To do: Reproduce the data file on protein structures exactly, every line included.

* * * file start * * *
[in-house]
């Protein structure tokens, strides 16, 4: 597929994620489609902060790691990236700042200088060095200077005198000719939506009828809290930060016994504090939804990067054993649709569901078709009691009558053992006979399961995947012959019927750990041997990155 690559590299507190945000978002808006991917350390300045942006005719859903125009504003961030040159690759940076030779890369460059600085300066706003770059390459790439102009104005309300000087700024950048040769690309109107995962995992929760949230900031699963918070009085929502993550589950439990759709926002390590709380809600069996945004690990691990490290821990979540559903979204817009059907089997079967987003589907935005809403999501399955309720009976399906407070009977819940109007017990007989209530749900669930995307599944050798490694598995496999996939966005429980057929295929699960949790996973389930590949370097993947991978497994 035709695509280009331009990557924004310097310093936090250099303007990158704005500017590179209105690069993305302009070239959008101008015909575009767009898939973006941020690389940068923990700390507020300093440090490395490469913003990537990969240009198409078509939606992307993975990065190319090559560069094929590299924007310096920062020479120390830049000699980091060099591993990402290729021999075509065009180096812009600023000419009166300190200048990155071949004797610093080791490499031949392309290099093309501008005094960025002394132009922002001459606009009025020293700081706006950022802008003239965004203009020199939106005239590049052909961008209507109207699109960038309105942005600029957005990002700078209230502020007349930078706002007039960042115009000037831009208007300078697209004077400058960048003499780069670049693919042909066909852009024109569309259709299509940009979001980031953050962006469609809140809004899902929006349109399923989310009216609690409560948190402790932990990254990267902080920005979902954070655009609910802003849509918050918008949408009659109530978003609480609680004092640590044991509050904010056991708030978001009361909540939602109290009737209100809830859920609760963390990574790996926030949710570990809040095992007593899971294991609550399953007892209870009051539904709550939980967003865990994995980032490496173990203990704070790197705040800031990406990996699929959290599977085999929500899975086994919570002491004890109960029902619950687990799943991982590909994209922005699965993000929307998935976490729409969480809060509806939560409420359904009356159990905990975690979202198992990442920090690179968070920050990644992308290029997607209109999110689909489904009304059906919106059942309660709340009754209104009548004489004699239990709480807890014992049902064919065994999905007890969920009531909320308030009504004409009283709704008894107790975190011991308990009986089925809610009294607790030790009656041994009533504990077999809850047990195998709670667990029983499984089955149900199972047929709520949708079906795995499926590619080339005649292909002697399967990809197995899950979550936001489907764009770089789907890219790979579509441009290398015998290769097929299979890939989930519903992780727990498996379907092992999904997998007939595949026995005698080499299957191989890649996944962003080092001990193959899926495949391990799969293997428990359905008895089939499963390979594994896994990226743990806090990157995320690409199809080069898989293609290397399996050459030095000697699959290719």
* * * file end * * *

[in-house]
């Protein structure tokens, strides 16, 4: 597929994620489609902060790691990236700042200088060095200077005198000719939506009828809290930060016994504090939804990067054993649709569901078709009691009558053992006979399961995947012959019927750990041997990155 690559590299507190945000978002808006991917350390300045942006005719859903125009504003961030040159690759940076030779890369460059600085300066706003770059390459790439102009104005309300000087700024950048040769690309109107995962995992929760949230900031699963918070009085929502993550589950439990759709926002390590709380809600069996945004690990691990490290821990979540559903979204817009059907089997079967987003589907935005809403999501399955309720009976399906407070009977819940109007017990007989209530749900669930995307599944050798490694598995496999996939966005429980057929295929699960949790996973389930590949370097993947991978497994 035709695509280009331009990557924004310097310093936090250099303007990158704005500017590179209105690069993305302009070239959008101008015909575009767009898939973006941020690389940068923990700390507020300093440090490395490469913003990537990969240009198409078509939606992307993975990065190319090559560069094929590299924007310096920062020479120390830049000699980091060099591993990402290729021999075509065009180096812009600023000419009166300190200048990155071949004797610093080791490499031949392309290099093309501008005094960025002394132009922002001459606009009025020293700081706006950022802008003239965004203009020199939106005239590049052909961008209507109207699109960038309105942005600029957005990002700078209230502020007349930078706002007039960042115009000037831009208007300078697209004077400058960048003499780069670049693919042909066909852009024109569309259709299509940009979001980031953050962006469609809140809004899902929006349109399923989310009216609690409560948190402790932990990254990267902080920005979902954070655009609910802003849509918050918008949408009659109530978003609480609680004092640590044991509050904010056991708030978001009361909540939602109290009737209100809830859920609760963390990574790996926030949710570990809040095992007593899971294991609550399953007892209870009051539904709550939980967003865990994995980032490496173990203990704070790197705040800031990406990996699929959290599977085999929500899975086994919570002491004890109960029902619950687990799943991982590909994209922005699965993000929307998935976490729409969480809060509806939560409420359904009356159990905990975690979202198992990442920090690179968070920050990644992308290029997607209109999110689909489904009304059906919106059942309660709340009754209104009548004489004699239990709480807890014992049902064919065994999905007890969920009531909320308030009504004409009283709704008894107790975190011991308990009986089925809610009294607790030790009656041994009533504990077999809850047990195998709670667990029983499984089955149900199972047929709520949708079906795995499926590619080339005649292909002697399967990809197995899950979550936001489907764009770089789907890219790979579509441009290398015998290769097929299979890939989930519903992780727990498996379907092992999904997998007939595949026995005698080499299957191989890649996944962003080092001990193959899926495949391990799969293997428990359905008895089939499963390979594994896994990226743990806090990157995320690409199809080069898989293609290397399996050459030095000697699959290719």